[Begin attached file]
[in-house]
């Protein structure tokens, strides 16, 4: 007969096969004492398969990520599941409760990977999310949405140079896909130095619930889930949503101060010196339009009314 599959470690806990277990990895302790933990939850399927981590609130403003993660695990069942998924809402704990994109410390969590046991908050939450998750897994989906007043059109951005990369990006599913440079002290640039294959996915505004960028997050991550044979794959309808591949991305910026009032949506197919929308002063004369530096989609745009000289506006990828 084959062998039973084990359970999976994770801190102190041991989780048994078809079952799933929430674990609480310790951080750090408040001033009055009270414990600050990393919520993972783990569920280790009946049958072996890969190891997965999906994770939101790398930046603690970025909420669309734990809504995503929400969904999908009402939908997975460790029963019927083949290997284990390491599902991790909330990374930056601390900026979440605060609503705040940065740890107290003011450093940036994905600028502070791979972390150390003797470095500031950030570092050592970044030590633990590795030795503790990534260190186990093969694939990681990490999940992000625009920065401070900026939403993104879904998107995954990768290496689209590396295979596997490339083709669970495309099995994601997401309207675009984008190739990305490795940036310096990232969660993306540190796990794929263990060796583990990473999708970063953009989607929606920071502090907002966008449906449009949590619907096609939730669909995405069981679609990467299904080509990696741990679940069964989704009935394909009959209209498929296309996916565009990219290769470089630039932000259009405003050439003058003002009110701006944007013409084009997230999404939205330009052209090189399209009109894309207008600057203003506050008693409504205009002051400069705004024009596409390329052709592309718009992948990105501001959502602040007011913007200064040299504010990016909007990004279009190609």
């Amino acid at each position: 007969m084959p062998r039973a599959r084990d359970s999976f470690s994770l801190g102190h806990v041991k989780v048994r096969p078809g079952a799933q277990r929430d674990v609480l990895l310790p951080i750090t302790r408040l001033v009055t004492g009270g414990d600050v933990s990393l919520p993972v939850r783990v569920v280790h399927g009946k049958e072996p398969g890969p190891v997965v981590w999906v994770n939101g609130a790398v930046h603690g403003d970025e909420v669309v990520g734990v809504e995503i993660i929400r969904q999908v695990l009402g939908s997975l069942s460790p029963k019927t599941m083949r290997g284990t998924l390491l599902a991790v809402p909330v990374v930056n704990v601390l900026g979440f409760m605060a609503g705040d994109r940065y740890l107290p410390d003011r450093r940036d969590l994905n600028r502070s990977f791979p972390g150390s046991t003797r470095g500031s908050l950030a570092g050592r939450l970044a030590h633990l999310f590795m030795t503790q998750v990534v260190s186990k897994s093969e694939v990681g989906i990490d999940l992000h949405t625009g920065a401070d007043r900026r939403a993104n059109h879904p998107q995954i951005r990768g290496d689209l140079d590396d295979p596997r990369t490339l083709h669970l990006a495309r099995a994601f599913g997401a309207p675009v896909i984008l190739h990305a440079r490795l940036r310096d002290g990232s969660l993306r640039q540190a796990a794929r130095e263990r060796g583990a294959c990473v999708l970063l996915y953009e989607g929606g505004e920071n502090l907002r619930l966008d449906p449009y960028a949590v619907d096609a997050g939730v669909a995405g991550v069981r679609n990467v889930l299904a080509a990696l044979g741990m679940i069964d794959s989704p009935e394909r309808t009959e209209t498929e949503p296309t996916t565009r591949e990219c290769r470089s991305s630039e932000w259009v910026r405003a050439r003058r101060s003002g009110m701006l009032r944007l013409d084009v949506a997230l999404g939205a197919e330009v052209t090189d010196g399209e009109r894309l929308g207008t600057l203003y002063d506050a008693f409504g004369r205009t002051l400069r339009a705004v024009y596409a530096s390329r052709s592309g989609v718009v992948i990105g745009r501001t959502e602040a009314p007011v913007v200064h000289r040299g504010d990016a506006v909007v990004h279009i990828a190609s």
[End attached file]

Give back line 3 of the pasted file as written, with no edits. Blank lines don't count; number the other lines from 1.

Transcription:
């Amino acid at each position: 007969m084959p062998r039973a599959r084990d359970s999976f470690s994770l801190g102190h806990v041991k989780v048994r096969p078809g079952a799933q277990r929430d674990v609480l990895l310790p951080i750090t302790r408040l001033v009055t004492g009270g414990d600050v933990s990393l919520p993972v939850r783990v569920v280790h399927g009946k049958e072996p398969g890969p190891v997965v981590w999906v994770n939101g609130a790398v930046h603690g403003d970025e909420v669309v990520g734990v809504e995503i993660i929400r969904q999908v695990l009402g939908s997975l069942s460790p029963k019927t599941m083949r290997g284990t998924l390491l599902a991790v809402p909330v990374v930056n704990v601390l900026g979440f409760m605060a609503g705040d994109r940065y740890l107290p410390d003011r450093r940036d969590l994905n600028r502070s990977f791979p972390g150390s046991t003797r470095g500031s908050l950030a570092g050592r939450l970044a030590h633990l999310f590795m030795t503790q998750v990534v260190s186990k897994s093969e694939v990681g989906i990490d999940l992000h949405t625009g920065a401070d007043r900026r939403a993104n059109h879904p998107q995954i951005r990768g290496d689209l140079d590396d295979p596997r990369t490339l083709h669970l990006a495309r099995a994601f599913g997401a309207p675009v896909i984008l190739h990305a440079r490795l940036r310096d002290g990232s969660l993306r640039q540190a796990a794929r130095e263990r060796g583990a294959c990473v999708l970063l996915y953009e989607g929606g505004e920071n502090l907002r619930l966008d449906p449009y960028a949590v619907d096609a997050g939730v669909a995405g991550v069981r679609n990467v889930l299904a080509a990696l044979g741990m679940i069964d794959s989704p009935e394909r309808t009959e209209t498929e949503p296309t996916t565009r591949e990219c290769r470089s991305s630039e932000w259009v910026r405003a050439r003058r101060s003002g009110m701006l009032r944007l013409d084009v949506a997230l999404g939205a197919e330009v052209t090189d010196g399209e009109r894309l929308g207008t600057l203003y002063d506050a008693f409504g004369r205009t002051l400069r339009a705004v024009y596409a530096s390329r052709s592309g989609v718009v992948i990105g745009r501001t959502e602040a009314p007011v913007v200064h000289r040299g504010d990016a506006v909007v990004h279009i990828a190609s």